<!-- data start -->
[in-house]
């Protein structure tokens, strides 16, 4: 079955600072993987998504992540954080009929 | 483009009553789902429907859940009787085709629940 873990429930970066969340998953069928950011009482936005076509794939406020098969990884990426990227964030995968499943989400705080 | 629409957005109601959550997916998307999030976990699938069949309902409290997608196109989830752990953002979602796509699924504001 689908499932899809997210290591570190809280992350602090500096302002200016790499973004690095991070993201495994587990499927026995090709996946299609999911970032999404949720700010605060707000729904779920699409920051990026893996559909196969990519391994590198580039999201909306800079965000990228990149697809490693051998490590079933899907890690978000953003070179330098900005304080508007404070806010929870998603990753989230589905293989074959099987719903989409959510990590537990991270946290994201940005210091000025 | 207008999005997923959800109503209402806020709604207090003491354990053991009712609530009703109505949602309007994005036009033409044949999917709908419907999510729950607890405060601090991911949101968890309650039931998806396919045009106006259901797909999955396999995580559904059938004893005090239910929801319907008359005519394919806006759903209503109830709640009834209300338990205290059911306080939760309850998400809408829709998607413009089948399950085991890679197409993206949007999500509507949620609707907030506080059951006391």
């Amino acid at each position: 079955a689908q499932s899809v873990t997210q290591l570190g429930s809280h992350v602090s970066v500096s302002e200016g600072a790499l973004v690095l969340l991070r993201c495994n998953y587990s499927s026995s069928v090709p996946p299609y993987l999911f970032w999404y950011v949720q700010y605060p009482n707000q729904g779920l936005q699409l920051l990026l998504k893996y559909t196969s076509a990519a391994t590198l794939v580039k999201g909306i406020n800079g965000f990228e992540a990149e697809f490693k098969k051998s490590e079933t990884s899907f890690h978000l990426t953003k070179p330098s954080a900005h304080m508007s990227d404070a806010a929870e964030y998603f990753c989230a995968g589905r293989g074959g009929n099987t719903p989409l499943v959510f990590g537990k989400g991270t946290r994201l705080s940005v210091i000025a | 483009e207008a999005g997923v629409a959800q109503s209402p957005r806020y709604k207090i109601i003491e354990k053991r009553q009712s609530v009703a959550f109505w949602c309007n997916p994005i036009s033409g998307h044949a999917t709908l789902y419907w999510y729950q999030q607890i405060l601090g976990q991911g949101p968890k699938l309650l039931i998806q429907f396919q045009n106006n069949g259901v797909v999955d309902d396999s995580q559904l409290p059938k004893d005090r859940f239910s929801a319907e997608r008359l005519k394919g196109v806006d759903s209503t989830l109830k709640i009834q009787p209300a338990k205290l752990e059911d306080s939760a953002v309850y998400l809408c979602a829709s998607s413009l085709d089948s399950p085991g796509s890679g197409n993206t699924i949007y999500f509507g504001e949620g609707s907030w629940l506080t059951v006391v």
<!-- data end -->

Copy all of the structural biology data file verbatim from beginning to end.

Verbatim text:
[in-house]
């Protein structure tokens, strides 16, 4: 079955600072993987998504992540954080009929 | 483009009553789902429907859940009787085709629940 873990429930970066969340998953069928950011009482936005076509794939406020098969990884990426990227964030995968499943989400705080 | 629409957005109601959550997916998307999030976990699938069949309902409290997608196109989830752990953002979602796509699924504001 689908499932899809997210290591570190809280992350602090500096302002200016790499973004690095991070993201495994587990499927026995090709996946299609999911970032999404949720700010605060707000729904779920699409920051990026893996559909196969990519391994590198580039999201909306800079965000990228990149697809490693051998490590079933899907890690978000953003070179330098900005304080508007404070806010929870998603990753989230589905293989074959099987719903989409959510990590537990991270946290994201940005210091000025 | 207008999005997923959800109503209402806020709604207090003491354990053991009712609530009703109505949602309007994005036009033409044949999917709908419907999510729950607890405060601090991911949101968890309650039931998806396919045009106006259901797909999955396999995580559904059938004893005090239910929801319907008359005519394919806006759903209503109830709640009834209300338990205290059911306080939760309850998400809408829709998607413009089948399950085991890679197409993206949007999500509507949620609707907030506080059951006391």
């Amino acid at each position: 079955a689908q499932s899809v873990t997210q290591l570190g429930s809280h992350v602090s970066v500096s302002e200016g600072a790499l973004v690095l969340l991070r993201c495994n998953y587990s499927s026995s069928v090709p996946p299609y993987l999911f970032w999404y950011v949720q700010y605060p009482n707000q729904g779920l936005q699409l920051l990026l998504k893996y559909t196969s076509a990519a391994t590198l794939v580039k999201g909306i406020n800079g965000f990228e992540a990149e697809f490693k098969k051998s490590e079933t990884s899907f890690h978000l990426t953003k070179p330098s954080a900005h304080m508007s990227d404070a806010a929870e964030y998603f990753c989230a995968g589905r293989g074959g009929n099987t719903p989409l499943v959510f990590g537990k989400g991270t946290r994201l705080s940005v210091i000025a | 483009e207008a999005g997923v629409a959800q109503s209402p957005r806020y709604k207090i109601i003491e354990k053991r009553q009712s609530v009703a959550f109505w949602c309007n997916p994005i036009s033409g998307h044949a999917t709908l789902y419907w999510y729950q999030q607890i405060l601090g976990q991911g949101p968890k699938l309650l039931i998806q429907f396919q045009n106006n069949g259901v797909v999955d309902d396999s995580q559904l409290p059938k004893d005090r859940f239910s929801a319907e997608r008359l005519k394919g196109v806006d759903s209503t989830l109830k709640i009834q009787p209300a338990k205290l752990e059911d306080s939760a953002v309850y998400l809408c979602a829709s998607s413009l085709d089948s399950p085991g796509s890679g197409n993206t699924i949007y999500f509507g504001e949620g609707s907030w629940l506080t059951v006391v």